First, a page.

dc.description.abstract Information Research, a journal listed in the Directory of Open Access Journals, began publishing in 1995. Based on an analysis of hits on the journal Website, the Information Research Reader assembled 15 of the most popular papers published in Information Research from 1995 to 2005, out of more than 100 papers. For this volume, editors Maceviute and Wilson requested that authors revise their pieces to reflect more current research. Articles were grouped into 5 categories: general papers, information behavior, environmental scanning and decision making, knowledge management, and information strategy. Because “information management” is a diffuse notion, this reviewer looked for a definition to illuminate the concept. Although some papers are outstanding, the work is disappointing on the whole. After reading the entire book, readers do not have a satisfactory definition of this field. The formulation offered by the editors is too vague: “Information management (IM) is a field of wide scope which is also related to other fields, such as information systems, computer science, artificial intelligence research, information science, documentation and more. … [O]ne should mention diverse levels of IM: research is done on personal, organizational, and state-wide IM” (p. xi). To be fair, the editors acknowledge the inherent amorphousness of the field at the beginning and admit that informing a reader about such a field, therefore, is rather difficult. The best papers are the most general; even if IM remains hard to grasp, these pieces help ease the task. “Environmental Scanning as Information Seeking and Organizational Learning” provides a thorough overview of the concept of environmental scanning, taking account of the effect of external factors on the operations of an organization. The author details different techniques of environmental scanning and delineates the conditions that encourage aggressive or too passive scanning. Because the information seeking universe is rapidly evolving, all librarians could benefit from a good understanding of environmental scanning. The most amusing chapters concern knowledge management. The author of ‘“The Nonsense of Knowledge Management’ Revisited” reconsiders his view that knowledge management is a meaningless buzzword but concludes that he was right to begin with. The counterpoint, “Knowledge Management and Information Management: Review of Empirical Evidence,” argues that knowledge management is a valid subset of information management. This reviewer sides with the nonsense camp, because no meaning of information management emerged. A particularly relevant chapter for Journal of the Medical Library Association readers is “Healthcare Information Management and Technology Strategy: The Story So Far.” Writing about the United Kingdom, the author details the inherent tension between national informatics directives and local realities. This is not just a challenge for the United Kingdom; the United States continues to grapple with the challenge of creating portable electronic health records (EHRs) that maintain privacy. Librarians have been an integral part of this discussion, particularly about how to integrate evidence-based content into EHRs. Because of the quirks of Website hit counts, several papers have narrow appeal. One paper discusses the information culture in the Finnish insurance industry; another focuses on information needs at Estonian publishing companies. Two papers are about Singapore: one about the information-seeking behavior in its managerial class and another about the city-state's strategies for expanding on information technology development by the year 2000. The profusion of these types of papers is puzzling. Obviously, it is important to learn about the experiences of people in other countries, especially places that relatively few North Americans have visited. But, in the context of the Information Research Reader, selection of more broadly representative papers would have been useful. Theoretically, the top fifteen most popular papers all might have been about one country. Would they all have been published? The randomness of some of the selections leads to not recommending this book for most libraries, despite the excellence of many of its papers. It would be useful as a reference source in libraries that support programs in information management. However, even those libraries—and all others—could simply refer patrons to the freely available online version of Information Research. Once on the Website, readers could chart their own course to the interesting articles in this unique journal. en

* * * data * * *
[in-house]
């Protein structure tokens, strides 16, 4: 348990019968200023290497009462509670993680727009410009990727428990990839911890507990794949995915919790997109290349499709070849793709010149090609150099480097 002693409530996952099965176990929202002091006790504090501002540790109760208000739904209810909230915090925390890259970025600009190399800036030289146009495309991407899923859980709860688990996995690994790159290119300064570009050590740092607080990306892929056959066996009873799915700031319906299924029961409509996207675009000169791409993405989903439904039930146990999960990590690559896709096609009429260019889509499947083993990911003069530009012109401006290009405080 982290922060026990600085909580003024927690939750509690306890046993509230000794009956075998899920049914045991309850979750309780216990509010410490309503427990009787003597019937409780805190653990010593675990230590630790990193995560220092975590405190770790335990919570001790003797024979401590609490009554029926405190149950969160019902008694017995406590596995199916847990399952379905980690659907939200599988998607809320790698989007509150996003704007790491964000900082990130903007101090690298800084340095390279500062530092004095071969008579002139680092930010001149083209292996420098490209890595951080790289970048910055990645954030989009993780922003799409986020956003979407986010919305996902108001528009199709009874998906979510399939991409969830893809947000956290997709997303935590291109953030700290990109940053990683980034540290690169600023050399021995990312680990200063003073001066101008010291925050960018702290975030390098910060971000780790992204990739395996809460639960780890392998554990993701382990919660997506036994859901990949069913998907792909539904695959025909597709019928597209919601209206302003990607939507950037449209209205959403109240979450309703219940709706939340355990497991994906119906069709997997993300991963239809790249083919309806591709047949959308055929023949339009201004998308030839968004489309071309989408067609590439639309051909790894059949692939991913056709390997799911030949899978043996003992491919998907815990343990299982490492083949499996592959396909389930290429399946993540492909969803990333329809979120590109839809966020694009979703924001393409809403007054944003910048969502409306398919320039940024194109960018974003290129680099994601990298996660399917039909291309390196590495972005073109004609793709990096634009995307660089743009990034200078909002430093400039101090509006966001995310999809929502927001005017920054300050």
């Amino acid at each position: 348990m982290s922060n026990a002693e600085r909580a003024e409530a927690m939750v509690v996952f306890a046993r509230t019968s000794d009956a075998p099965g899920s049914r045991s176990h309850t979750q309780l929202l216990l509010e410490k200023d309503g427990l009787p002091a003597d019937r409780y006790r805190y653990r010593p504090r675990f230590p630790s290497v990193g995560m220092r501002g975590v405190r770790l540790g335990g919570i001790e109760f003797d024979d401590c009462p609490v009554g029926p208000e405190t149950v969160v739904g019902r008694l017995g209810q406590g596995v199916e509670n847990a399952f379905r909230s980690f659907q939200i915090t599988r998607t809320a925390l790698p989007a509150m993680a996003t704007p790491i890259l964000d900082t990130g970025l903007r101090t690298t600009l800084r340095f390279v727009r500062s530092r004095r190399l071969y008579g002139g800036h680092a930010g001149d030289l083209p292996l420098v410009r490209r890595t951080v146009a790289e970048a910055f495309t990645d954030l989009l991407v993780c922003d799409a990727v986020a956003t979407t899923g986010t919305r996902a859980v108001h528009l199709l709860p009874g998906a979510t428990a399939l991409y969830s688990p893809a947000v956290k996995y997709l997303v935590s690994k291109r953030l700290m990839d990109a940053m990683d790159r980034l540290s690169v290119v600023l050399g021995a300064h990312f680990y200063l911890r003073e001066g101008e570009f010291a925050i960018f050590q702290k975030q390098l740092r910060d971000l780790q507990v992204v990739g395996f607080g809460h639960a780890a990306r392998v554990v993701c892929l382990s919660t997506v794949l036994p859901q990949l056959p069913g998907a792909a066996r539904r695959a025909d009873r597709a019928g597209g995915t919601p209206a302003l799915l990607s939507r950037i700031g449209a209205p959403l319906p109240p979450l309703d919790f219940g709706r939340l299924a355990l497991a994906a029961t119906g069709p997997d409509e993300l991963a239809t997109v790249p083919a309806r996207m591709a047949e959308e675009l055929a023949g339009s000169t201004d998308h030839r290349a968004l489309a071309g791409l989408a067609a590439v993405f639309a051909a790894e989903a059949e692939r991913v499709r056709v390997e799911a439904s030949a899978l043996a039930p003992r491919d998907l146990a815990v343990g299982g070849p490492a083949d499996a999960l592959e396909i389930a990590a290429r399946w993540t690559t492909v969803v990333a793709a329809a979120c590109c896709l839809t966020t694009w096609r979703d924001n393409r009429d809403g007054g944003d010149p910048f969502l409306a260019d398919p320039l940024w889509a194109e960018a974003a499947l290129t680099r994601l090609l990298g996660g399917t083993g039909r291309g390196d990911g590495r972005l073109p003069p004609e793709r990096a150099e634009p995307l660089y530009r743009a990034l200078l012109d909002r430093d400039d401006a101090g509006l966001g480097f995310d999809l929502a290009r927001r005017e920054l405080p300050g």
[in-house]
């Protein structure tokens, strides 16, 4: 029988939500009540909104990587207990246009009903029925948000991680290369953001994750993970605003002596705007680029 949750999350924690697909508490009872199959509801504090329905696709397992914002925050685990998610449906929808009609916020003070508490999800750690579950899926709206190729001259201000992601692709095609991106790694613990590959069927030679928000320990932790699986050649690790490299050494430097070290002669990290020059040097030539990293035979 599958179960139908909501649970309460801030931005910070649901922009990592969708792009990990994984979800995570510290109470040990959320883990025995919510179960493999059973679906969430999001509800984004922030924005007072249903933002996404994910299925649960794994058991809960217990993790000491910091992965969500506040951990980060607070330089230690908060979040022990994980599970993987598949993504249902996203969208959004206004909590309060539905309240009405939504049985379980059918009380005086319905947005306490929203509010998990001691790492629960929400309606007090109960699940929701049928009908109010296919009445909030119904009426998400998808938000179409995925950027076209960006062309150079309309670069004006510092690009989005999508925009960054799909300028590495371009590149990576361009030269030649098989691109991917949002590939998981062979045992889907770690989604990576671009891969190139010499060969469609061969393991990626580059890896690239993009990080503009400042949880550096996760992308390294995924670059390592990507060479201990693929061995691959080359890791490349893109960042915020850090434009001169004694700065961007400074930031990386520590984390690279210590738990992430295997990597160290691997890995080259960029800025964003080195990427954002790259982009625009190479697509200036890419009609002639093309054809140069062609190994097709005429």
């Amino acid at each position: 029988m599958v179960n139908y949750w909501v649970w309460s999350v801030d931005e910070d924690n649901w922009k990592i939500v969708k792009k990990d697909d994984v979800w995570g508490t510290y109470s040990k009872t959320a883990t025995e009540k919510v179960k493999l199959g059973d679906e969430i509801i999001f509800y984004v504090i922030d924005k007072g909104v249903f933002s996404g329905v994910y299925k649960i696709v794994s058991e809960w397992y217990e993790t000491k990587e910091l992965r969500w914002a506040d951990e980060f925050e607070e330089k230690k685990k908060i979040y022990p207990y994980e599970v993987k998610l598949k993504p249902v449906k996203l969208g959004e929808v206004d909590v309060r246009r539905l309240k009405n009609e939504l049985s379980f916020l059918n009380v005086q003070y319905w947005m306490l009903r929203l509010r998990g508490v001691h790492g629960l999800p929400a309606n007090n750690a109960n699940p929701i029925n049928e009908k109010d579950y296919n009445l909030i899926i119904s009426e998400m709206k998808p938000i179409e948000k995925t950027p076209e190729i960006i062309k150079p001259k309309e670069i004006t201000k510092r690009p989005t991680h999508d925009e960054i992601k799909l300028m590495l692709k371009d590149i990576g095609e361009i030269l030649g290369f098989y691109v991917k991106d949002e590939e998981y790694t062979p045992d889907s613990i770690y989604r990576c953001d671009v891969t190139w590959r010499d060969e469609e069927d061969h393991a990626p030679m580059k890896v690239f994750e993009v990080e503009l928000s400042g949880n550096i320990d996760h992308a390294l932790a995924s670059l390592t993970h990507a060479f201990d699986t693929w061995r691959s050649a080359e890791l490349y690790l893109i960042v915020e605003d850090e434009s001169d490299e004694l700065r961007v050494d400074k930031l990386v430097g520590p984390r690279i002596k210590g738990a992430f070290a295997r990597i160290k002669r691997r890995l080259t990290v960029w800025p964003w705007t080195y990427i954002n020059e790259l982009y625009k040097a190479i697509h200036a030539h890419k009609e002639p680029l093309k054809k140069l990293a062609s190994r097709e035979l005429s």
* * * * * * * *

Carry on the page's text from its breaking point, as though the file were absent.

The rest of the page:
dc.format.extent 14 en
dc.language.iso eng
dc.publisher Facet
dc.relation.ispartof Introducing information management: an information research reader en
dc.title The Balanced Scorecard, strategy, information and intellectual capital en
dc.type Text en
dc.type.publicationtype Book chapter en
dc.contributor.institution Aberystwyth University en
dc.contributor.institution Management and Knowledge Management (for Library and Information Services) en